In Minnesota and beyond, there are numerous industries that place workers at risk for on-the-job injuries. Occupational asbestos exposure is a danger in many places. Data shows, however, that there are some workers who may be more at risk than others for asbestos-related cancers and other illnesses.
Every year, physicians diagnose approximately 3,000 people with mesothelioma, one of the deadliest forms of cancer caused by exposure to asbestos. Many others contract lung cancer, asbestosis and other illnesses after ingesting or aspirating microscopic fibers of asbestos in the workplace. Military workers are among those who seem to be most at risk for asbestos-related on-the-job injuries.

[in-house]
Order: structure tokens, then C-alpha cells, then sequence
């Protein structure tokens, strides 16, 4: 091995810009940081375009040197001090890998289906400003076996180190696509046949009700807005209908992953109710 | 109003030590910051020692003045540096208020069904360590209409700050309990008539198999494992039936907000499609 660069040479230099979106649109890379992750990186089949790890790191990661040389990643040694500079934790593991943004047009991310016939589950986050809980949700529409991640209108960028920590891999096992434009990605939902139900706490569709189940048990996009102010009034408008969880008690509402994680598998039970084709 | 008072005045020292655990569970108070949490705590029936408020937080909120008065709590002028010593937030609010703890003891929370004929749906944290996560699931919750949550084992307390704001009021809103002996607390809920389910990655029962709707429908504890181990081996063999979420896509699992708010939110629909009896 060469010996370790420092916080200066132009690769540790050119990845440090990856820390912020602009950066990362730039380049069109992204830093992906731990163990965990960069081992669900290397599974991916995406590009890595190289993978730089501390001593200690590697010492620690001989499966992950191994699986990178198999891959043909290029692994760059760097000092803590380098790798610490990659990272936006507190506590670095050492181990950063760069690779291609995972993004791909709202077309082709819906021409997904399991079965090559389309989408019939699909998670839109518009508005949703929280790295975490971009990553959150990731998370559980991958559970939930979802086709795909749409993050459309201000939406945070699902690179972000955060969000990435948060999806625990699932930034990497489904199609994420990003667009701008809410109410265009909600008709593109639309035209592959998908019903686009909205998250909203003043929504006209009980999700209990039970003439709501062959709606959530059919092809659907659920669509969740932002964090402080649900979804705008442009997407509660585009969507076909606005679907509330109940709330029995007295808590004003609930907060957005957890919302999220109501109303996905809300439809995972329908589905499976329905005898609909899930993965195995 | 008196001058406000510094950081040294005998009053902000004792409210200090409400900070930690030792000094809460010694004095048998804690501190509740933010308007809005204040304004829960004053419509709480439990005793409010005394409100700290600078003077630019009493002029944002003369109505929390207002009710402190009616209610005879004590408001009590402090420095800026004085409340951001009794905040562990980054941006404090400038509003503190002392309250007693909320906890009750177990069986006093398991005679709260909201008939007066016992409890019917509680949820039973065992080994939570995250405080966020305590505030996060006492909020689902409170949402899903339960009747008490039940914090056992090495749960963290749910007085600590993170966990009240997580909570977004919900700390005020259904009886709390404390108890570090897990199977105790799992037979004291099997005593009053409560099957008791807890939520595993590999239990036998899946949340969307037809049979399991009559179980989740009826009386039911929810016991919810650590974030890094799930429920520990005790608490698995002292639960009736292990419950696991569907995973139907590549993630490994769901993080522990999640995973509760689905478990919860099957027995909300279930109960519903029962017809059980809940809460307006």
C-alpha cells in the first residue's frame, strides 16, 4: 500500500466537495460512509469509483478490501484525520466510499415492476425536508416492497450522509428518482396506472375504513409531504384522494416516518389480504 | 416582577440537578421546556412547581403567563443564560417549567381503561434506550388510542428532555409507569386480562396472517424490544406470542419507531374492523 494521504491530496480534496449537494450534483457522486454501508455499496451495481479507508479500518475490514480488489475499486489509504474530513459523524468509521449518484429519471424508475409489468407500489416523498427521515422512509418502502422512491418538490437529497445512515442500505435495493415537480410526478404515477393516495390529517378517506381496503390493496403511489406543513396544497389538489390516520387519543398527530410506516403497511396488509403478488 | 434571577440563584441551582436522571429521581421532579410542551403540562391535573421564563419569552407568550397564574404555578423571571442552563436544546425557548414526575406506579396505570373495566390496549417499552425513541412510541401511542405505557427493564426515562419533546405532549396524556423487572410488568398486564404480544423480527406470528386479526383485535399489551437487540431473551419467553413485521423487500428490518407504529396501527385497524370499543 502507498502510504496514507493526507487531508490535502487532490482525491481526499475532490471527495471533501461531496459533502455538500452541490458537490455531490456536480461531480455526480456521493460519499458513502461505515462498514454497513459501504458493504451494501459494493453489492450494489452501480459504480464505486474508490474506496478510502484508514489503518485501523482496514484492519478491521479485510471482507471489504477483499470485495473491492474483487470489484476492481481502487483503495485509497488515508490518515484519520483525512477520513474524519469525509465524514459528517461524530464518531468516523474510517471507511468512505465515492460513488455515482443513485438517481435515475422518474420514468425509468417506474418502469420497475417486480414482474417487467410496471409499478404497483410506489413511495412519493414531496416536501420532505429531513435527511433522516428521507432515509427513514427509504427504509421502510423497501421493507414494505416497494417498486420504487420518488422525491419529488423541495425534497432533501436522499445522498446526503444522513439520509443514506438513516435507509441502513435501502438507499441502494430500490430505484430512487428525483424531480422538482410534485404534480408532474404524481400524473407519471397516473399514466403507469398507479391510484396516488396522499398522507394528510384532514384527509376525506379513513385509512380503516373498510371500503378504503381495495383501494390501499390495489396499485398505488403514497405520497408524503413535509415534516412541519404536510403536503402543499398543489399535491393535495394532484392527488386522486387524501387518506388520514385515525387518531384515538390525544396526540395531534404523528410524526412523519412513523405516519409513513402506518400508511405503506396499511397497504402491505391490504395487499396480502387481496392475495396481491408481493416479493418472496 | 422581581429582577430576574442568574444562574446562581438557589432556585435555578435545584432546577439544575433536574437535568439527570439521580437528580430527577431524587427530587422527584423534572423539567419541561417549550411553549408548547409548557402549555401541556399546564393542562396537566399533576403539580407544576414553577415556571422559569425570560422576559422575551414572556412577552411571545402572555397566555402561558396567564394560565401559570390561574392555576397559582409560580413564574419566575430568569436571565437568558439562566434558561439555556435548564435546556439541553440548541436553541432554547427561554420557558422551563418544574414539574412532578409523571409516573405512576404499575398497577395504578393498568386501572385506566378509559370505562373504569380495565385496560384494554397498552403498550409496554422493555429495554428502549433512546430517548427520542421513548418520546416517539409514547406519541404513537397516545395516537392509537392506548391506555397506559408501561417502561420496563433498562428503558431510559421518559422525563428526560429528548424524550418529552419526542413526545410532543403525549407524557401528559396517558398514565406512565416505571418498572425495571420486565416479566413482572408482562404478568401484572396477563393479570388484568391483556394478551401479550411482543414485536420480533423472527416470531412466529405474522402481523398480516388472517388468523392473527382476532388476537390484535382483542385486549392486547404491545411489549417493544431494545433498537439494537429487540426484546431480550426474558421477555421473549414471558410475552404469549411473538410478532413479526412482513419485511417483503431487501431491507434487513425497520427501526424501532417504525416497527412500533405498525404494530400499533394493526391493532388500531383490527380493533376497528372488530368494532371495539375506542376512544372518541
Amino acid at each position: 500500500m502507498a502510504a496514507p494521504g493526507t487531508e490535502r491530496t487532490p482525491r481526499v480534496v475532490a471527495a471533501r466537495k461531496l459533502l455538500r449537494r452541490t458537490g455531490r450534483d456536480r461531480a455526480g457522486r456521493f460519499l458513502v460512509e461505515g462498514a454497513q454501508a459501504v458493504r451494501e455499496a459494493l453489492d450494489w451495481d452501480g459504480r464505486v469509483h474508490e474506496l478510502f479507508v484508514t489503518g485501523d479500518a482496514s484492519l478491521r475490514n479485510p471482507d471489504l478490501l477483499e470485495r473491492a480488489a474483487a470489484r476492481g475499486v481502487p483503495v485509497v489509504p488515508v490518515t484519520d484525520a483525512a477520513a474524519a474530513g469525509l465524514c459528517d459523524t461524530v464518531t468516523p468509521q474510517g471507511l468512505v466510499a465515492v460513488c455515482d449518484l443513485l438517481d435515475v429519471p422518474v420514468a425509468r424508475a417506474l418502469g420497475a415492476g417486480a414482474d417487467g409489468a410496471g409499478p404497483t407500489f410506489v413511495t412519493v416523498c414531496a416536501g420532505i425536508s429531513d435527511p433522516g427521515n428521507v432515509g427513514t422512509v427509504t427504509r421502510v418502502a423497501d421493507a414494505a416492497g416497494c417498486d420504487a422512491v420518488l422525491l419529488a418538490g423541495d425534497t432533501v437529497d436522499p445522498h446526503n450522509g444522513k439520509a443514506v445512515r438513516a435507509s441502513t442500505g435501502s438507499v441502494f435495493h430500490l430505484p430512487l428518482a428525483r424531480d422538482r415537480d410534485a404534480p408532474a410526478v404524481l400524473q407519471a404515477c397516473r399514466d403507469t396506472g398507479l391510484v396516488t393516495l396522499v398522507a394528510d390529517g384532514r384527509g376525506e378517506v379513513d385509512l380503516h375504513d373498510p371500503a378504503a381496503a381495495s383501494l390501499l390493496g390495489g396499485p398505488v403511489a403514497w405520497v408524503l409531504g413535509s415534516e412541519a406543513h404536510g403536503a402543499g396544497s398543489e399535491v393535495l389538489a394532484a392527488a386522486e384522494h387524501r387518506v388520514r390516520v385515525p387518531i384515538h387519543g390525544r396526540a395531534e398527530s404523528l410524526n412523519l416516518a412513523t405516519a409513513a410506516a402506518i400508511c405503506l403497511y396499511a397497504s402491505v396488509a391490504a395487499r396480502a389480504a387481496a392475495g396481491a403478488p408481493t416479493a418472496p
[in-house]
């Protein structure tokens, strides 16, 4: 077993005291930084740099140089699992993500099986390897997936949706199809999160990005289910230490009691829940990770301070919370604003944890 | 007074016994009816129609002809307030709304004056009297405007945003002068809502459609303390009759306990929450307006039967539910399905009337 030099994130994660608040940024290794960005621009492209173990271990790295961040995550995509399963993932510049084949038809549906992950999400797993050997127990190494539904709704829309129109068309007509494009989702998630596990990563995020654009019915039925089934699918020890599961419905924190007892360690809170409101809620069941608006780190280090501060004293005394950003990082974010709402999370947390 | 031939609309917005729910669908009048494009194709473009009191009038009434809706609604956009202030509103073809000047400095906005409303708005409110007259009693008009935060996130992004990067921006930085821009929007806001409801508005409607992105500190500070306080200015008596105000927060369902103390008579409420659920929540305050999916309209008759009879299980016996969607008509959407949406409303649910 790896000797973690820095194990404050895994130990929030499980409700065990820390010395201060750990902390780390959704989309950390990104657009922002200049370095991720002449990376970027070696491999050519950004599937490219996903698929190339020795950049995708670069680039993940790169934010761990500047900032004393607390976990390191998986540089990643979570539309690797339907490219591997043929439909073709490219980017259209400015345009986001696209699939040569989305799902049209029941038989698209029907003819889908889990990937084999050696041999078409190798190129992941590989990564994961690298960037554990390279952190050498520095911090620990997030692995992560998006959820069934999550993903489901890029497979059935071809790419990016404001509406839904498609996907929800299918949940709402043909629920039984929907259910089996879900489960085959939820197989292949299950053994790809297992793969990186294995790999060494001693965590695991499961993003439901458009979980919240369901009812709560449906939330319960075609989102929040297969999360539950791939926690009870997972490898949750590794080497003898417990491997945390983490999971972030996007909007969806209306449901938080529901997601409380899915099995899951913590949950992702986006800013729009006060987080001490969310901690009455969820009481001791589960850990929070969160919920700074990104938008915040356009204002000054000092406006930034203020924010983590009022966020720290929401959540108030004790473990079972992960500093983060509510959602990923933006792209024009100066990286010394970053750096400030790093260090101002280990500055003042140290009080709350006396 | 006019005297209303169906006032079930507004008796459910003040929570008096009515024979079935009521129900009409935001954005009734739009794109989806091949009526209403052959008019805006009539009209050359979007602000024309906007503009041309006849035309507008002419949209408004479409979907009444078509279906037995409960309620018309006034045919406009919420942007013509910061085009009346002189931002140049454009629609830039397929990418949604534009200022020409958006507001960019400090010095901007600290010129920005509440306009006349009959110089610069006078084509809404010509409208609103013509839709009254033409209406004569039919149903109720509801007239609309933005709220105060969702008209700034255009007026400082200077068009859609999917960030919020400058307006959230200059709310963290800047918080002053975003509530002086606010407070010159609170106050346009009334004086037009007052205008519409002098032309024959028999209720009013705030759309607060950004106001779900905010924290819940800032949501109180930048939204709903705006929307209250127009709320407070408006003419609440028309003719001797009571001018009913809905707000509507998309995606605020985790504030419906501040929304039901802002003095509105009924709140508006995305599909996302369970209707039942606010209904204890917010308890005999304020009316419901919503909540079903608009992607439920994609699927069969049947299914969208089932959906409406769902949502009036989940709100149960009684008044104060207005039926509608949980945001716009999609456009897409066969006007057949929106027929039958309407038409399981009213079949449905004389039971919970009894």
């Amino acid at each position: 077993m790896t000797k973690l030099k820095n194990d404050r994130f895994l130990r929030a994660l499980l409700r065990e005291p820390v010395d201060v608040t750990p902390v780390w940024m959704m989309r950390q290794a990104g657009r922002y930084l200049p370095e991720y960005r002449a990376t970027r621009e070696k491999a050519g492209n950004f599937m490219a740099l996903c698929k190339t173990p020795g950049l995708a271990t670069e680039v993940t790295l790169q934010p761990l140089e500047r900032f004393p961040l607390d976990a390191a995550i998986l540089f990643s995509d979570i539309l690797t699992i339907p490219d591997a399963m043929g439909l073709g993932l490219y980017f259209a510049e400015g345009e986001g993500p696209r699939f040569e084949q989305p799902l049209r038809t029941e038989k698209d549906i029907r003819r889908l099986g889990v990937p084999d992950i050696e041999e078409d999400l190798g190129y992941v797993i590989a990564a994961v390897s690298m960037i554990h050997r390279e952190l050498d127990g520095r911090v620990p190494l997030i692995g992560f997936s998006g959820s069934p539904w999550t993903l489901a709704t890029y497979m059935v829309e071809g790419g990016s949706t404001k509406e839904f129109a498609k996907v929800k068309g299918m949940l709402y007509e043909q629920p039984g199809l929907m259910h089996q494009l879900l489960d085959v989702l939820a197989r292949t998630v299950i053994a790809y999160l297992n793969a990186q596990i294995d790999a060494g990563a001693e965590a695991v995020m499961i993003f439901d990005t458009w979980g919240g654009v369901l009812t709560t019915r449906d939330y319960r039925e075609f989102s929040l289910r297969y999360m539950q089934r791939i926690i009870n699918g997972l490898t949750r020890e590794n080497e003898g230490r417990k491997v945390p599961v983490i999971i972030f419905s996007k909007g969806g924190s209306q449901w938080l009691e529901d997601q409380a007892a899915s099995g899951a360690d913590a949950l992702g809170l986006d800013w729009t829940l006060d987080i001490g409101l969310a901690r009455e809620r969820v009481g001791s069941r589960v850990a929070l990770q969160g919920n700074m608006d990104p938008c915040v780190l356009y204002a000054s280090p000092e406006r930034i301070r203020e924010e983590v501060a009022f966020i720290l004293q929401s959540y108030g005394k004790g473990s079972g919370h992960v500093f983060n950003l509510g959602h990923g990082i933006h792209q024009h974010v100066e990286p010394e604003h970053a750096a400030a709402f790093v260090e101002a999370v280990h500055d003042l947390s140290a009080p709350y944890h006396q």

Auto mechanics, factory workers and those who are employed in shipyards or construction industries may also come in contact with asbestos in the workplace. If microscopic fibers are swallowed or inhaled, they can lodge in the lungs or chest cavity. It often takes years for symptoms of disease to show after the initial asbestos exposure. Initial symptoms often include lingering cough, weight loss or chest discomfort.
Minnesota employers, like all others, are obligated to provide all necessary information, training and equipment to help employees reduce their risk for injuries at work. Any machinist, foundry worker, fire fighter, crane operator or other worker who believes he or she has contracted a terminal illness because of occupational asbestos exposure will want to reach out for additional medical and legal support as needed. There have been numerous class action lawsuits filed against manufacturers and others who knowingly placed consumers and workers at risk for asbestos injuries.